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How Japan Reached Out to the World

What role did Japanese migrants play in the emergence of modern Japan in the 19th century? Martin Dusinberre reconstructs the voyages of the Yamashiro-maru steamship and re-examines methods of historical scholarship.
Tanja Wirz / Translation: Karen Oettli-Geddes
Japanese plantation workers on their arrival in Honolulu, around 1893. (Hawai’i State Archives)
Japanese plantation workers on their arrival in Honolulu, around 1893.(Hawai’i State Archives)

In June 1885, Kodama Keijiro, and nearly a thousand other workers, landed in Honolulu, where he had signed up for three years’ labor on a sugar plantation. His gravestone can still be seen there today. In November 1897, 21-year-old Hashimoto Usa reported to Australian officials that she had originally wanted to visit her sister Singapore, but that she’d been taken by force to a brothel on Australia’s Thursday Island instead. No further traces of her are to be found. And in March 1900, manufacturer Yasukawa Keiichiro made notes in his diary documenting his voyage to Kobe. However, of the 22 stokers and coal shovelers who kept the ship’s engines running, no details other than their names survive.

These are just some of the stories that Martin Dusinberre unearthed in his research about the people who traveled on the Yamashiro-maru steamship in search of work and a living at the end of the 19th century. Dusinberre, who joined the University of Zurich as professor of global history in 2015, came across the Japanese migrants by chance: after completing his studies at Oxford, he was working as an English teacher in Japan when he realized that a large number of people from the area around his host town of Yamaguchi had emigrated at the turn of the century.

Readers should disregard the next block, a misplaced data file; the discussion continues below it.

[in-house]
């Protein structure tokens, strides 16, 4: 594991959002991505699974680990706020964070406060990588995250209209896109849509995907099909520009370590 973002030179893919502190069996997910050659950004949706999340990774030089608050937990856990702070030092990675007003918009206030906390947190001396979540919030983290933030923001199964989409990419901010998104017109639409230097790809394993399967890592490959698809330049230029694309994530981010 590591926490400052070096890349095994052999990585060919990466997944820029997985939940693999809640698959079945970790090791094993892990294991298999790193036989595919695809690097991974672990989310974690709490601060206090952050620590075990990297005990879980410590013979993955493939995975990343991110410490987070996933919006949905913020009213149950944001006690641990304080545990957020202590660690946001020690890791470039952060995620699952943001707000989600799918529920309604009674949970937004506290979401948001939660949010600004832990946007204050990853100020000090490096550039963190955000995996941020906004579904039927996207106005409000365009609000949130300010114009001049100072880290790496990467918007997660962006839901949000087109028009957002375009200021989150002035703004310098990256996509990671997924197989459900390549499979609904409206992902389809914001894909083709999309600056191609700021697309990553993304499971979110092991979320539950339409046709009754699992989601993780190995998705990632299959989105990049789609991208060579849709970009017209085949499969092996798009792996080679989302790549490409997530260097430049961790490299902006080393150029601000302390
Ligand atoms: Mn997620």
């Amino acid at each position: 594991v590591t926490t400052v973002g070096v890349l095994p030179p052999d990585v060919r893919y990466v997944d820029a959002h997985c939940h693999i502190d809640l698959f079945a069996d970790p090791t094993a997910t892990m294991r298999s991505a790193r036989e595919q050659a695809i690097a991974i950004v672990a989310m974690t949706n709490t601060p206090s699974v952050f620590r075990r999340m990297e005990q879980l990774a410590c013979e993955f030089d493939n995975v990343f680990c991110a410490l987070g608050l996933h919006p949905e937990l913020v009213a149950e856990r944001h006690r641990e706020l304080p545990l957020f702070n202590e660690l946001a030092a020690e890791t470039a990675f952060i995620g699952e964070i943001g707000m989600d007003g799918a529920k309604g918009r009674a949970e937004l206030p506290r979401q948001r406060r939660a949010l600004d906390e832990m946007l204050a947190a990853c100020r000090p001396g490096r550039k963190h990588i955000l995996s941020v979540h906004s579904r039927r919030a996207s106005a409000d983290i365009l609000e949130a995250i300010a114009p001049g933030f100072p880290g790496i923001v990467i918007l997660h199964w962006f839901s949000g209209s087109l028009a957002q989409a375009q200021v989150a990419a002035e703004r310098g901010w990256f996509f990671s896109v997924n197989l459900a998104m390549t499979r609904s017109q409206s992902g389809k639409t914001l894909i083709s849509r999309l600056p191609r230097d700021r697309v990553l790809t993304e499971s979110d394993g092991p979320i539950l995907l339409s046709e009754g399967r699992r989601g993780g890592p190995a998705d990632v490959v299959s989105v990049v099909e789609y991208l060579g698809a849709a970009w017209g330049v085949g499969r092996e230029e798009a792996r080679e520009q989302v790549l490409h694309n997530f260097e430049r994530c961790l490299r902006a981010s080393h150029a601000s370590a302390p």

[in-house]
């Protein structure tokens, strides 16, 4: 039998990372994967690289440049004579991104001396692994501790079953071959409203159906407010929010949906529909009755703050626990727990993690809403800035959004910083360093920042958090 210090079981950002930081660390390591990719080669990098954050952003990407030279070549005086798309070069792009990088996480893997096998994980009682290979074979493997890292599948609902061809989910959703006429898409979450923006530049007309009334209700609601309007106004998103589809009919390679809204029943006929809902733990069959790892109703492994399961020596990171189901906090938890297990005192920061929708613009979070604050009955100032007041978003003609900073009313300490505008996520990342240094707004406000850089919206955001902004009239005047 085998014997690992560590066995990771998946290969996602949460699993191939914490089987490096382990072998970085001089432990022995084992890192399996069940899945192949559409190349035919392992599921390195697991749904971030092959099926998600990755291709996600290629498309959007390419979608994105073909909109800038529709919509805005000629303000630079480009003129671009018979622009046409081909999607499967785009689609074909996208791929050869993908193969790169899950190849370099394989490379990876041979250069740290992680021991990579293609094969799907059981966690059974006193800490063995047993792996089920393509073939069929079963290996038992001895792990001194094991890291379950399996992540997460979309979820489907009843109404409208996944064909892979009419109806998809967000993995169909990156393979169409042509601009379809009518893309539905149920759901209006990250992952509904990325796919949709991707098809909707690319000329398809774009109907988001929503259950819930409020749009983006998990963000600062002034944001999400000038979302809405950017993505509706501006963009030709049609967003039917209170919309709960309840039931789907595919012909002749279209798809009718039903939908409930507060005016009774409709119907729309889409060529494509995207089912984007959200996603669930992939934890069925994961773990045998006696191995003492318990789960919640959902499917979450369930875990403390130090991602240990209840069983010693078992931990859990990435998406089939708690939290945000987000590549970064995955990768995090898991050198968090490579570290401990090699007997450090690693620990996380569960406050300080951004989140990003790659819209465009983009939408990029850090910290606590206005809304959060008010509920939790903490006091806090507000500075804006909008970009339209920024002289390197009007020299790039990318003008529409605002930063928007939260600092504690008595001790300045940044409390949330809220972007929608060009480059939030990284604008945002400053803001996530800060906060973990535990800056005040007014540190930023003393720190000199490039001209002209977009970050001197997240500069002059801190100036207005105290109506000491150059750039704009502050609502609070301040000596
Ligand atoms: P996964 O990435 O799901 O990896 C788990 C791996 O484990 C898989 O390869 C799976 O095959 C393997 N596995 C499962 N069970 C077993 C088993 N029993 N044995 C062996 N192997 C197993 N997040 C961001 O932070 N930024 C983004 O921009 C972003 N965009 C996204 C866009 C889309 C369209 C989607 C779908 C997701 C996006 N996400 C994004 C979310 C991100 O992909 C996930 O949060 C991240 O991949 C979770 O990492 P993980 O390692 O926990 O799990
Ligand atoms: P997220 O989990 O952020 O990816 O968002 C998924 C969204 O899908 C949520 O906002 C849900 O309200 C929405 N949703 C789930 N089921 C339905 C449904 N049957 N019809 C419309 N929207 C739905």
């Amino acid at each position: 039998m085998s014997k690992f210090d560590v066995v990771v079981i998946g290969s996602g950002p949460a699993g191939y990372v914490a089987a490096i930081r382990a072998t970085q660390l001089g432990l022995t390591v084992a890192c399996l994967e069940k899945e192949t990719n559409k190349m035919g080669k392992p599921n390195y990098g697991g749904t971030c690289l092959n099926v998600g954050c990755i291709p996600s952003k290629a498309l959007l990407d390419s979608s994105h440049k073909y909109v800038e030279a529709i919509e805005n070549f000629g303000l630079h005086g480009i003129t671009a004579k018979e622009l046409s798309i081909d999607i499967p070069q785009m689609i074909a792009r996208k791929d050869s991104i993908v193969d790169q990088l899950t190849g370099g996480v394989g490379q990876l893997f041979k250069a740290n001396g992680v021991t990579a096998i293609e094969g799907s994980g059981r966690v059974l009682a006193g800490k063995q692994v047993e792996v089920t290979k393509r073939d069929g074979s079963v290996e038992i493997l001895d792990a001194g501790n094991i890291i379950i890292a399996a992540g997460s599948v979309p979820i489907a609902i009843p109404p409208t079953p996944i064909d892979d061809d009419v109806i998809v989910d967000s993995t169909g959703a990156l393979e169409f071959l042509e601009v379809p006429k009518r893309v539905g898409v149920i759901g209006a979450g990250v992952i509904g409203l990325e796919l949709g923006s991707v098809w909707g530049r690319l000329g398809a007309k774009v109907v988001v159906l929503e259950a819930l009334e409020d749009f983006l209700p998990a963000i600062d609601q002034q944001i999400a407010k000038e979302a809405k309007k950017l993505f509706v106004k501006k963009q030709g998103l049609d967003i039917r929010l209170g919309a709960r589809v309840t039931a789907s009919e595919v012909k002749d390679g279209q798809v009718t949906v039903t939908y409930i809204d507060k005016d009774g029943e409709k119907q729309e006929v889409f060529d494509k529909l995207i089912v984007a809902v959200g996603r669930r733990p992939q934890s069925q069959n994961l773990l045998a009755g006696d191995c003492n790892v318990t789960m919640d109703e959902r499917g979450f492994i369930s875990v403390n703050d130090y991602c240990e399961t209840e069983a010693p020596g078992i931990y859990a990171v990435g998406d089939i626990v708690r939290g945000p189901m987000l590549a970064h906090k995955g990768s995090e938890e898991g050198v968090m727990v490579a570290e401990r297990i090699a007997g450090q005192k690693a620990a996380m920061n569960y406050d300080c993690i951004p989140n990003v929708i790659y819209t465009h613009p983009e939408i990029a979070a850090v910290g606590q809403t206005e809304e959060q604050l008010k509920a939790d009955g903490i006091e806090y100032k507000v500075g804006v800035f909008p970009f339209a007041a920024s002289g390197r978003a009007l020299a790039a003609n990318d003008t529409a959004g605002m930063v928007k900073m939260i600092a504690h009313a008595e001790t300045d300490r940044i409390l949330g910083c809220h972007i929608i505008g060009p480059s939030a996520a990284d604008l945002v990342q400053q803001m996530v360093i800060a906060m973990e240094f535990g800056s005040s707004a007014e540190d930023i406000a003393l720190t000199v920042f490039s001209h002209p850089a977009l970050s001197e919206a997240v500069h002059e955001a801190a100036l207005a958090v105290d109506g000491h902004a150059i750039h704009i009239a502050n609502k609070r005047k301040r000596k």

Japan opens up

During this age under Emperor Meiji, Japan underwent a fundamental transformation, transitioning from a feudal state to a modern imperial power that aspired to be an equal trading partner to the West. Technological progress was embraced and the once – almost hermetically – sealed border gradually loosened. Part of the government’s efforts to open up the economy also included an official migration program shipping agricultural workers to Hawaii. However, unlike the enslaved laborers brought over from Africa to work on plantations across America, the migrants remained Japanese citizens and enjoyed protection from the Japanese state, which made agreements with the host country on how they were to be treated – yet also demanded that they send 25 percent of their wages home. “This money had a transformative effect,” Dusinberre says, “as it was used to build schools, new houses, war memorials, as well as essential new infrastructure such as transport routes and power plants. The migrants were important to the emergence of modern Japan.”